The University of North Carolina enforced racial segregation in campus buildings well into the mid 20th century. There is clear evidence of this in documents, publications, and in the recollections of people who studied and worked at Carolina. However, photographs of segregated spaces at UNC are often hard to find. Recently we found a couple of photos from the UNC Photo Lab collection that provide clear evidence of how public spaces on campus continued to be segregated by race into the 1950s.
These photos are from a series taken by university photographers to publicize the opening of the new dental school building at Carolina. The new dental building (now known as “First Dental”) was a significant milestone in dental education and service at Carolina — in addition to teaching and learning facilities, the new building marked the beginning of patient services offered by the School of Dentistry. Dentistry faculty and students offered clinical services to patients from the local community and across North Carolina. A memo about the opening of the new building states: “There are separate, complete facilities for white and for Negro patients.” (Records of UNC President Gordon Gray, collection 4008, folder 383). The description of separate facilities was repeated in a Daily Tar Heel story about the dental building in December 1952.
The note about facilities for Black patients was intentional. The University clearly wanted to highlight the fact that it would be offering dental services to Black patients who might otherwise rightly have assumed that they would not be admitted to medical facilities at Carolina. However, the announcement was also clear to specify that the spaces would be segregated by race.
The publicity photos also included two showing patients in the separate waiting rooms. It’s hard to tell whether or not these photos represent typical conditions in the waiting rooms, but the differences are striking. The waiting room for white patients is spacious and shows just two people waiting. The waiting room for Black patients is significantly more crowded, with every seat full and one of the patients having to stand.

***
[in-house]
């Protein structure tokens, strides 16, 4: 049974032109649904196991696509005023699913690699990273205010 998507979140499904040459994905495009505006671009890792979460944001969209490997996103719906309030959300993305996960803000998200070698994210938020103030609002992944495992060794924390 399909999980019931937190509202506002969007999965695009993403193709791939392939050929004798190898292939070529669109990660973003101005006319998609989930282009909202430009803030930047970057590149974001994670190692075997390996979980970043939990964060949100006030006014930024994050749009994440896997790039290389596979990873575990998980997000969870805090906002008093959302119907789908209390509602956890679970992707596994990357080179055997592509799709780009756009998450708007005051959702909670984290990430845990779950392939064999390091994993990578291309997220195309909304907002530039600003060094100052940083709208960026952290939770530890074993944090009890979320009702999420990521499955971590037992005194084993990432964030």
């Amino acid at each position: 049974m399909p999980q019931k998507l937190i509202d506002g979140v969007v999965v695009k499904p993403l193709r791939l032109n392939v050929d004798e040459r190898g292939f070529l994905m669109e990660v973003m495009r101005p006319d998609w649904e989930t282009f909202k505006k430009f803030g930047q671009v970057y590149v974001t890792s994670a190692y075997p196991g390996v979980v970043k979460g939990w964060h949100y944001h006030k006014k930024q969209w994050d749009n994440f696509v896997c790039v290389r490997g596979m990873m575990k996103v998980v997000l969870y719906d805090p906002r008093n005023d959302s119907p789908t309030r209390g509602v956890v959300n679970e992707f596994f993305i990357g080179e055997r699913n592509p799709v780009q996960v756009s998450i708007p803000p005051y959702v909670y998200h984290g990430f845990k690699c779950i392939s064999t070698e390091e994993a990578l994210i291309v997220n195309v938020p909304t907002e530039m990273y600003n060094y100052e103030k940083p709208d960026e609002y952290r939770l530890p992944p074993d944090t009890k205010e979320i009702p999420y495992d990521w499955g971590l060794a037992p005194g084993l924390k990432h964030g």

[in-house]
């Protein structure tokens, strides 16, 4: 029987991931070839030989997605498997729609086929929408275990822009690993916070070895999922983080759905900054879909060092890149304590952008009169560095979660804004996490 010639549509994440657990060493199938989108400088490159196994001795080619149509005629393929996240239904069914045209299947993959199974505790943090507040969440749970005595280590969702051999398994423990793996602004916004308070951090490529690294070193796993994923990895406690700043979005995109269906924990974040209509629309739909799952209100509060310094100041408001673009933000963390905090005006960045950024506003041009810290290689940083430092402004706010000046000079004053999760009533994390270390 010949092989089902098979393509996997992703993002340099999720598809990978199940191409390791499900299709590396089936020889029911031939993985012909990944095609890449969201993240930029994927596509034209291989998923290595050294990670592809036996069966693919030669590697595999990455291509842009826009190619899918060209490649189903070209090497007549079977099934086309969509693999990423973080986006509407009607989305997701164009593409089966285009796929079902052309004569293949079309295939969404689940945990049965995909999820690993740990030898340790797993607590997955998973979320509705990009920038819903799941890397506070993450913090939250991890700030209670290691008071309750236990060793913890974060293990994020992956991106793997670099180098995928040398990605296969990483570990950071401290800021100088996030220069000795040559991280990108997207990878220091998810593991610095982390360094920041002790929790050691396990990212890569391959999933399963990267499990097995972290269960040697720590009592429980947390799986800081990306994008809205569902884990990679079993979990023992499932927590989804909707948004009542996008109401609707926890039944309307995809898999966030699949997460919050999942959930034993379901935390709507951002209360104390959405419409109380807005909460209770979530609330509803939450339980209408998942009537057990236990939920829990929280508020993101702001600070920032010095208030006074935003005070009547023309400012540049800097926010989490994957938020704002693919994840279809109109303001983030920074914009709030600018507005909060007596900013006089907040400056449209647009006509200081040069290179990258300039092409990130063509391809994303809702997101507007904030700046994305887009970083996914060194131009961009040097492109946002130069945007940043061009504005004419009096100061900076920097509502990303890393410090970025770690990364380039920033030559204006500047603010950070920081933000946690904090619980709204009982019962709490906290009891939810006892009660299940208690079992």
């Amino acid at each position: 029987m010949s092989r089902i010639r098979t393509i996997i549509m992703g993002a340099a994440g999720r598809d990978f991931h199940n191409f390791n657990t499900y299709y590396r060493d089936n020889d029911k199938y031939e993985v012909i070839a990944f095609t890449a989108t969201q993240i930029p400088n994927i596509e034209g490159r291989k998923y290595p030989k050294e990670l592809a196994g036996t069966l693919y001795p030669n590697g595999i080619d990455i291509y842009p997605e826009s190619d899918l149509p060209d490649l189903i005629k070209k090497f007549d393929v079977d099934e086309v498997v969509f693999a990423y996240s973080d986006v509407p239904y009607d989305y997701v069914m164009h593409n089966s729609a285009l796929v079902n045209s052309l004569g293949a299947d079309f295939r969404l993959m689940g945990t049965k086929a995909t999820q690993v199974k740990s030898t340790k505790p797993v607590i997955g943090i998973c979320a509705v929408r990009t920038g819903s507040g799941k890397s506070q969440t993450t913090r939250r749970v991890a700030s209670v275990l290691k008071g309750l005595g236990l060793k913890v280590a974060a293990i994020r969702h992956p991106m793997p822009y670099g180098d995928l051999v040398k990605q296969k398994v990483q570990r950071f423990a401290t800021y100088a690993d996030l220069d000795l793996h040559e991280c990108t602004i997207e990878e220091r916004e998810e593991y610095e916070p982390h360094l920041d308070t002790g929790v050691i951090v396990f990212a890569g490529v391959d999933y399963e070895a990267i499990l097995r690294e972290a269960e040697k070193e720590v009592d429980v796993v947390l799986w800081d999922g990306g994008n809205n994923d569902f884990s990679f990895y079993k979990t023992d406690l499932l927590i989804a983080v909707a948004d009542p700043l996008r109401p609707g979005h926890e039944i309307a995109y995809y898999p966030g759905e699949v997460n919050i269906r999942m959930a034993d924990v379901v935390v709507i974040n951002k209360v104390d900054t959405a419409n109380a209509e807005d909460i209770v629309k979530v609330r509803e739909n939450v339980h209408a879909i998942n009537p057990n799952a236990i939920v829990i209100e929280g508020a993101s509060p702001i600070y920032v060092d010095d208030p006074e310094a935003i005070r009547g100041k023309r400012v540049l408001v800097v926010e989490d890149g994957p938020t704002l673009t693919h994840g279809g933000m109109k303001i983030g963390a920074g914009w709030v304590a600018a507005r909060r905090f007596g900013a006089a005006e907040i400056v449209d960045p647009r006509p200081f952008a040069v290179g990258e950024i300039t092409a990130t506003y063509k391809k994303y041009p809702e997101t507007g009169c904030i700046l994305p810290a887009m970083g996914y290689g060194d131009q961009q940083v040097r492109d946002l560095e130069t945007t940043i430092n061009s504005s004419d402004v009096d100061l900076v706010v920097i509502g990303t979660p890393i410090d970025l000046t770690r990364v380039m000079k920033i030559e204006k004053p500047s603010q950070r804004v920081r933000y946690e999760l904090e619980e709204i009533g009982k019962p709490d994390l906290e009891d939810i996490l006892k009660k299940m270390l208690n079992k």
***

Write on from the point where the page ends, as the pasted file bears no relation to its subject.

It is noteworthy that the University established segregated patient spaces in 1952, just over a year after UNC was forced to begin admitting Black students to graduate programs. In the summer of 1951, Black students entered Carolina for the first time, enrolling in the School of Law, the College of Arts and Sciences, and the School of Medicine, which was adjacent to the new dental building.
It’s not clear, at least from our initial research, how long the facility continued to operate separate waiting rooms for Black and white patients. When local high school students began challenging segregated businesses in Chapel Hill in February 1960, the protests soon spread to UNC buildings. In April 1963, the UNC chapter of the NAACP picketed North Carolina Memorial Hospital in protest of continued racial segregation of some hospital patients. Most likely racial segregation in the hospital and dental facilities continued in some form until the passage of the federal Civil Rights Act in 1964.
In 1966 the UNC men’s varsity Glee Club celebrated their 75th touring season with a month-long tour through Europe, including 21 performances in England, France, The Netherlands, Switzerland, Denmark, West Germany, and East Germany. Director Joel Carter (1913-2000) and student members collected a variety of items during their trip, now available in a new addition to the records of the Department of Music in the University Archives.